22 square meters in Taipei

This tiny apartment was tailored by the studio A Little Design to precisely fit the needs of its occupant.
by Fabian Peters | 7/5/2019

In redesigning an apartment in Taiwan’s capital Taipei, the brief for the architects of the office A Little Design was to create more space. No easy task with an apartment measuring just 22 square meters in size. The client and planners were in agreement that free space is just as important for an apartment as being able to wash, cook or sleep. Which is why the center of the single room was to remain unfurnished and all the functional areas were arranged along the walls.

Designed as a cube shape, the bathroom is located next to the front door in one corner of the room. The short hallway that leads on from the living room door accommodates the kitchen units. As the bathroom, hallway and kitchen are lower than the main room, there is space above these three areas for a low mezzanine level without standing room for the bed and a small workspace. This mezzanine is accessed via stairs leading up from the wall to the bathroom. There is storage space below the stairs. The windowless side wall of the living room is taken up entirely by fitted cupboards and shelving. In the lower section cupboards provide wardrobe space, while at the mezzanine level the flat’s occupant can accommodate her books in square shelving compartments. The books can be reached from the floor with the help of a library ladder that runs along a sliding track.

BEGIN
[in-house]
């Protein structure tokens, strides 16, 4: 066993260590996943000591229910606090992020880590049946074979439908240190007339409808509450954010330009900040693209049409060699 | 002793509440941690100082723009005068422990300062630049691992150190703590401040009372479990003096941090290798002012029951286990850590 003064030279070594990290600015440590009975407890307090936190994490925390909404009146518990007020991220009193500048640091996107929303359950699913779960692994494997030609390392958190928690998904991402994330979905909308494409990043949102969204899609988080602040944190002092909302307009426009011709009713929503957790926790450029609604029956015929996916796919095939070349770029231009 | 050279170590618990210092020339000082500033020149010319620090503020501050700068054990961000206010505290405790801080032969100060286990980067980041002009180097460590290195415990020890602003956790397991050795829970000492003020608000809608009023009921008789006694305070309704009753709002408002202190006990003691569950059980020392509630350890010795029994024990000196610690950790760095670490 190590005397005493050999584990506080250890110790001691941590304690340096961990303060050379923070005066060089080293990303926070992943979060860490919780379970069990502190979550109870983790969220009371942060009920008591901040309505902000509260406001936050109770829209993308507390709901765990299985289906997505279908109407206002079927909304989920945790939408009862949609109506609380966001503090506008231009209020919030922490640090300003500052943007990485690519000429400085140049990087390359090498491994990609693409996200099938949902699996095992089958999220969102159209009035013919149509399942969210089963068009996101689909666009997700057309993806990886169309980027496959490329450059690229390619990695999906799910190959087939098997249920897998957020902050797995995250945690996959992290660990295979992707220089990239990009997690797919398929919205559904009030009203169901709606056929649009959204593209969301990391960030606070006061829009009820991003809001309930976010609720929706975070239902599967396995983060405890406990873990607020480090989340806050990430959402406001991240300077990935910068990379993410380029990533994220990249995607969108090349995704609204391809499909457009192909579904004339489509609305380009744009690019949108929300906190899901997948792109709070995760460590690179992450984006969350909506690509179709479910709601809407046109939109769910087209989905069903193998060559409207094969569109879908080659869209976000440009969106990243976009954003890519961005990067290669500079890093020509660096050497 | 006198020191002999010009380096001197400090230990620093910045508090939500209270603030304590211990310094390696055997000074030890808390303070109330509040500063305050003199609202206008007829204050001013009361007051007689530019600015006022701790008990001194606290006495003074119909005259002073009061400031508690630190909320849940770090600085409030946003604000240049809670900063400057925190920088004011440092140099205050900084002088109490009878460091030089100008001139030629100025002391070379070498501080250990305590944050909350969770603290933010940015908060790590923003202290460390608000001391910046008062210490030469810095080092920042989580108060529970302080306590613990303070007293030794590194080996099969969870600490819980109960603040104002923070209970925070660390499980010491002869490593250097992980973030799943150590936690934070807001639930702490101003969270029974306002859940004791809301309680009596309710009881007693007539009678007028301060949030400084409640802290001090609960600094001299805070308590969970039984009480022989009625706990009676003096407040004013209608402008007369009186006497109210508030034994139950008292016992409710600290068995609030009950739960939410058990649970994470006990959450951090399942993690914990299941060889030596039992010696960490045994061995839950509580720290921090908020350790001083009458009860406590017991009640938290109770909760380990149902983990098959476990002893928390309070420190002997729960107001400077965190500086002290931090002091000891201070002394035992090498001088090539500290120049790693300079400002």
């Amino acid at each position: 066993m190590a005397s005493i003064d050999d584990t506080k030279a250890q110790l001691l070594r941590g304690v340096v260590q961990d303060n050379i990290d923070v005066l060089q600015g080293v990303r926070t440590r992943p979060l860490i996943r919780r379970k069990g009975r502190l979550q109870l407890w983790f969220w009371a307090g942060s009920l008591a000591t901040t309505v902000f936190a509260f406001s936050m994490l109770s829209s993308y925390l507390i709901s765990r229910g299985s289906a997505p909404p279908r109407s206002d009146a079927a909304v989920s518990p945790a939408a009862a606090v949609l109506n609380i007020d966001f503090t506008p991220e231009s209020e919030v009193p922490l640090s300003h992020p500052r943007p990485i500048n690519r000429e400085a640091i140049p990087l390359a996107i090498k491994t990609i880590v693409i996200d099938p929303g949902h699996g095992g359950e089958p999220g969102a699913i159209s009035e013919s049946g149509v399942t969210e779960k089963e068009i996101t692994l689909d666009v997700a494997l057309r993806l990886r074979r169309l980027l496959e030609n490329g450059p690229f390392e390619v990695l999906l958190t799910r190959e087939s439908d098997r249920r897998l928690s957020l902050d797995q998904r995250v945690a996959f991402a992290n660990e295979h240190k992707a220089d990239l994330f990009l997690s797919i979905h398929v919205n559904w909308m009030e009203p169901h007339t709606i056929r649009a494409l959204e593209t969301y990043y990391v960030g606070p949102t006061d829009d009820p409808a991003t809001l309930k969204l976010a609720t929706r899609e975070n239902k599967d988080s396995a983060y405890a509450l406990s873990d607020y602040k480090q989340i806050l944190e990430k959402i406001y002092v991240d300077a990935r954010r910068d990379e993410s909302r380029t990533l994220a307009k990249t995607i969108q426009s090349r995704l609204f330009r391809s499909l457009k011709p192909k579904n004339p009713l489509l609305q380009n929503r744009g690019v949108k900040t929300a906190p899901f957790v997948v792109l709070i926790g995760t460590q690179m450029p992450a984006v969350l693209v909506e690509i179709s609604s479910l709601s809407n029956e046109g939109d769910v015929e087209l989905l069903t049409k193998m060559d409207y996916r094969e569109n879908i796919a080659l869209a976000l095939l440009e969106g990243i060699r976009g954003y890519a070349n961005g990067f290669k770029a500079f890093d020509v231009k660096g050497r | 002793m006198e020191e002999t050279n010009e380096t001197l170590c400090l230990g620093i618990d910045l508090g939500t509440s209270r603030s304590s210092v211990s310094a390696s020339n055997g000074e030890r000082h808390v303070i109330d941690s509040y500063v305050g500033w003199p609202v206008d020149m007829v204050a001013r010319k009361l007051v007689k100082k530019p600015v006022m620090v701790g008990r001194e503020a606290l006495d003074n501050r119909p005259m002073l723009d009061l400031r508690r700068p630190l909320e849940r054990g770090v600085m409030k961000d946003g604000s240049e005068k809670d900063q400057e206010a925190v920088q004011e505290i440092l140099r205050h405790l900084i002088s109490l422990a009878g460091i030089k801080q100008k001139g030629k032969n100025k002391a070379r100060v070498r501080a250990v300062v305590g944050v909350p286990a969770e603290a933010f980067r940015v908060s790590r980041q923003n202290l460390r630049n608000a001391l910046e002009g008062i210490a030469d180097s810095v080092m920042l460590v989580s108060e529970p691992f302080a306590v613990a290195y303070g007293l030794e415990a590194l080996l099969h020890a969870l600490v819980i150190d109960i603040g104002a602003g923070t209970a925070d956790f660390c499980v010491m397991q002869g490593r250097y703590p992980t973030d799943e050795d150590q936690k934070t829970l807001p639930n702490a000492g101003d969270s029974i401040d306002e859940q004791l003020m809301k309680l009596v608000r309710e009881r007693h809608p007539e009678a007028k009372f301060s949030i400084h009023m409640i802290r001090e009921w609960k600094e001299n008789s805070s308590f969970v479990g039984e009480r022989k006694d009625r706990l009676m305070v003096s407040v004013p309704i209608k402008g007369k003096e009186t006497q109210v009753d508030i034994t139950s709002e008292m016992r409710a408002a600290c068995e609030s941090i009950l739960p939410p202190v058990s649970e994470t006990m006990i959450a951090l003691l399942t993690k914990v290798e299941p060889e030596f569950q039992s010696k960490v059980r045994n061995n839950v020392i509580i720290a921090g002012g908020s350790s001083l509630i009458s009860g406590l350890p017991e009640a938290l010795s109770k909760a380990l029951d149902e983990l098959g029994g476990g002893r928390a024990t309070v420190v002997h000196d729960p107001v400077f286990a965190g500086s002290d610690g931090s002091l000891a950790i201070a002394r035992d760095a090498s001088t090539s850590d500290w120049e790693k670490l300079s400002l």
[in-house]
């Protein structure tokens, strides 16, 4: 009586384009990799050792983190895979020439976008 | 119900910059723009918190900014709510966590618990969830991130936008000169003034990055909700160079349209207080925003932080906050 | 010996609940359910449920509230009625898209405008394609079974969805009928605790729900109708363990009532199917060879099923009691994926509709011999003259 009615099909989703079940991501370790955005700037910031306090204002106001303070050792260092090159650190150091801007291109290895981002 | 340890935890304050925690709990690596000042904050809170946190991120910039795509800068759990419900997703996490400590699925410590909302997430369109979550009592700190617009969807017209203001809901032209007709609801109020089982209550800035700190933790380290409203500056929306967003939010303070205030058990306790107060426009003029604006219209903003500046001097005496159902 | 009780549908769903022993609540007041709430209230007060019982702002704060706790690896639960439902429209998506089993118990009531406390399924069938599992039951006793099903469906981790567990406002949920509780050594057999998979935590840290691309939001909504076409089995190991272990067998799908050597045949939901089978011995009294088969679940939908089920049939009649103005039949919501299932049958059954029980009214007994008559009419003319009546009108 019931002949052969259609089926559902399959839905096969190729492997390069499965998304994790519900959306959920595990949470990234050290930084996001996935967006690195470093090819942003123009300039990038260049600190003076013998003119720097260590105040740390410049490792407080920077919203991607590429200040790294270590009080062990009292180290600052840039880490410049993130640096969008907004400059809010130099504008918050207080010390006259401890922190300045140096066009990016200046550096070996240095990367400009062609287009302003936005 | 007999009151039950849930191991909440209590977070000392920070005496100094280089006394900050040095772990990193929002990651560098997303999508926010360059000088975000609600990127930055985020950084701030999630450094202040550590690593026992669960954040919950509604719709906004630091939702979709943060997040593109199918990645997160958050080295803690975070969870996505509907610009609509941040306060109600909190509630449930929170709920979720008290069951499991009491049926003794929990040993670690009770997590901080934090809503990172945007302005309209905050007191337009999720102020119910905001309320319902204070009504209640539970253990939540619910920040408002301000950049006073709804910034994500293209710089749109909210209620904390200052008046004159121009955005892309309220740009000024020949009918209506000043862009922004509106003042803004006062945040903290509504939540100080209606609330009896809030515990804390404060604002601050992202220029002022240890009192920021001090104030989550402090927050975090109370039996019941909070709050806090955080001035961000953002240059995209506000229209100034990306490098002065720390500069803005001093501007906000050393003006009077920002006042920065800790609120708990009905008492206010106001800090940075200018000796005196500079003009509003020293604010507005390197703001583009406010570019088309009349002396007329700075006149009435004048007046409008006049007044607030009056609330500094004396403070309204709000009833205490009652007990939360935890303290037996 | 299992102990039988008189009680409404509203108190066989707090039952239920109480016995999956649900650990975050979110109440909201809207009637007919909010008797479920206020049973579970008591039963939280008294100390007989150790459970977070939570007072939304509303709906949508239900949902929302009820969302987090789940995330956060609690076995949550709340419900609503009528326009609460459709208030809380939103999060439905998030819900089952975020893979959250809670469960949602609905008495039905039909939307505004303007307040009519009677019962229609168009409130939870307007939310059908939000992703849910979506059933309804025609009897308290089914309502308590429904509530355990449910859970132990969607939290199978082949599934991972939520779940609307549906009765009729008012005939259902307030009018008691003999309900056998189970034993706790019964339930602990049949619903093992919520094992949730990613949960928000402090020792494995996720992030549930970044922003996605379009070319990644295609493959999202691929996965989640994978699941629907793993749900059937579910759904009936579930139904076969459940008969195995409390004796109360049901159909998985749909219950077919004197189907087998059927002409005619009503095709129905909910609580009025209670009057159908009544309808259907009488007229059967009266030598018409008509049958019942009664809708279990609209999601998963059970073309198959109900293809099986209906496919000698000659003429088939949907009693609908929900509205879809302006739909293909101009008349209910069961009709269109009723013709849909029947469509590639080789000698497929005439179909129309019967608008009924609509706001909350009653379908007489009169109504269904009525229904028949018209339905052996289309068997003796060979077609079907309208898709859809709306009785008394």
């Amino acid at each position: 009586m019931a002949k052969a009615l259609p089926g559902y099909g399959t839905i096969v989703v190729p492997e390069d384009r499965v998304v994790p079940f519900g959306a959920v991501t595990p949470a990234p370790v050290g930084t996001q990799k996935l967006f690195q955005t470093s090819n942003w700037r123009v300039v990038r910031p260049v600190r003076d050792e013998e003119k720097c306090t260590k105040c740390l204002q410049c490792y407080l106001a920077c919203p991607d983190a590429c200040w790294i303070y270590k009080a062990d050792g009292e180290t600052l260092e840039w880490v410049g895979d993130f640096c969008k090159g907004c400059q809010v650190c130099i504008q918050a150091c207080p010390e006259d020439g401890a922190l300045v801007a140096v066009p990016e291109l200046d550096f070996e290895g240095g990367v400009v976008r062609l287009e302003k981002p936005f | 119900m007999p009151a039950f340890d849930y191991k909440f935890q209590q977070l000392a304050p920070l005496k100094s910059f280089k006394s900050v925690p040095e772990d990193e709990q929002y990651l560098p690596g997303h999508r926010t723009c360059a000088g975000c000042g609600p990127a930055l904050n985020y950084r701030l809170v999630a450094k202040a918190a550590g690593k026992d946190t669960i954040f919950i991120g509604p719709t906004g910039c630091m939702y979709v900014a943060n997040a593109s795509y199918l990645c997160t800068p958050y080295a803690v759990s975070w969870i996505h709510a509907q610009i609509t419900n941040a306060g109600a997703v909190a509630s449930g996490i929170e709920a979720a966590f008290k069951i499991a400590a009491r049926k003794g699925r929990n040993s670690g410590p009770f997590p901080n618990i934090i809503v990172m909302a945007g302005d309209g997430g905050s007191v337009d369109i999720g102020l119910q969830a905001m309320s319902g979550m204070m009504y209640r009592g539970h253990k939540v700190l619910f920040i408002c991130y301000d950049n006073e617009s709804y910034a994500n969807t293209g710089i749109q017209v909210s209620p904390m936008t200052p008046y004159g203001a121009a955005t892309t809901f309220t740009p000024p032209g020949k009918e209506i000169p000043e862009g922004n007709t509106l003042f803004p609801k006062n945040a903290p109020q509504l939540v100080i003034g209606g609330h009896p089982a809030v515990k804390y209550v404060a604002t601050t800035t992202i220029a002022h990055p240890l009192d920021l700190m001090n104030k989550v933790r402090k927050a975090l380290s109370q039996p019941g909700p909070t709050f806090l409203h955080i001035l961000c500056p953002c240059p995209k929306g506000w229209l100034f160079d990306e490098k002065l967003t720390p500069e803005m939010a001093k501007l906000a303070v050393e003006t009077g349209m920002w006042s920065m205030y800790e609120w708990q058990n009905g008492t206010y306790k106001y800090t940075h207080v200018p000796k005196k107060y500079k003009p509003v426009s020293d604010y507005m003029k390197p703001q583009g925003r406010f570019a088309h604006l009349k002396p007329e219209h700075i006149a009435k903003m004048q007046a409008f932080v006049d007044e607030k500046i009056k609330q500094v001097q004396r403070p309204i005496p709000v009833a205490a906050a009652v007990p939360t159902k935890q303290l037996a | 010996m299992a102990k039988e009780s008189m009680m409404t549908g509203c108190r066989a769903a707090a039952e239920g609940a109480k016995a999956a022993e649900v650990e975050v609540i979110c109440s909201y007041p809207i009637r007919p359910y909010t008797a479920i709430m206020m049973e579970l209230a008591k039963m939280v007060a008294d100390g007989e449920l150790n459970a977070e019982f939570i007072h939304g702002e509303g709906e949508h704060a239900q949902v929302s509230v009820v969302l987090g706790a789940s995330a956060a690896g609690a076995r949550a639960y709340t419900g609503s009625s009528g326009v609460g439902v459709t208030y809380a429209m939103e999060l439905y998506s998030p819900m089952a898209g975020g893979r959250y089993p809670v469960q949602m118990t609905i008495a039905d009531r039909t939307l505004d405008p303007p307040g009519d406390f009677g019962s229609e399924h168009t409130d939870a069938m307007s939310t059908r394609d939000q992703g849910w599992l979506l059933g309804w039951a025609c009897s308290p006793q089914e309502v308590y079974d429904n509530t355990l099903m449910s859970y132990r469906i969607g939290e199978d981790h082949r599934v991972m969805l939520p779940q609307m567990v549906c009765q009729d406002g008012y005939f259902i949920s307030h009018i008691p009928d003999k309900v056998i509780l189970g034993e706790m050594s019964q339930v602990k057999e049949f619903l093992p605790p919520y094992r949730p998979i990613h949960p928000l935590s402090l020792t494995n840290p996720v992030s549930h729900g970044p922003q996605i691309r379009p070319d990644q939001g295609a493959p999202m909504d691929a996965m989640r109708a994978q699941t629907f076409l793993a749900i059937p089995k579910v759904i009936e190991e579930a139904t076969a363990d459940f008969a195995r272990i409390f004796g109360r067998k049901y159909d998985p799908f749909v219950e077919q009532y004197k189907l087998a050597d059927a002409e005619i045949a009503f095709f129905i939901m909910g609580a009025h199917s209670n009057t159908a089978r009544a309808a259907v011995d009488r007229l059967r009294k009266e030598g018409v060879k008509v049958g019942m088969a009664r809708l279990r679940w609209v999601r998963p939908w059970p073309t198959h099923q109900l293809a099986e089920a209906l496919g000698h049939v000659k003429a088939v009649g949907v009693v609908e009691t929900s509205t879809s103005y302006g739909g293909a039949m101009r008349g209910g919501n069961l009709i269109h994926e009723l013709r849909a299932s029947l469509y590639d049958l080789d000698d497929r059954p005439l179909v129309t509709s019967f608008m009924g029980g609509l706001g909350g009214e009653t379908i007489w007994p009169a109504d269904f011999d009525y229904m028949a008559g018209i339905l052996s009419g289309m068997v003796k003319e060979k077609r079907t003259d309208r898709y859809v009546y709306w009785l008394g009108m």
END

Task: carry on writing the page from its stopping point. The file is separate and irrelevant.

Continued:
The small alcove area with a window at the front wall of the room is almost completely taken up by a couch covered with a large tatami mat. The base provides additional storage space, as do a shelf and wall cupboard in two niches on the side of the alcove.

As the center of the room was to remain free of furniture to allow the occupant to do her exercises there, for example, it was not possible to have a table positioned there permanently. So as to create a dining space where guests could also be entertained, the architects designed two narrow console tables that either stand singly against the wall or are combined to form a larger dining area.

Often it is the individual details that provide comfort in a small apartment. In this case the occupant travels a lot and enjoys a hot bath on her return. To cater to this wish the architects removed the existing shower and had a compact bathtub fitted. And as it is not possible to have a gas-fired water heater in the building, space was needed for a hot water boiler, which was installed in the storage space below the stairs and is accessed from the bathroom via a sliding door complete with mirror.

The makeover by A Little Design demonstrates that while there might be certain restrictions in having only limited space, this does not necessarily mean forgoing comforts. The architects concentrated on those things that are particularly important to the occupant – an approach that should be adopted for all interior design projects.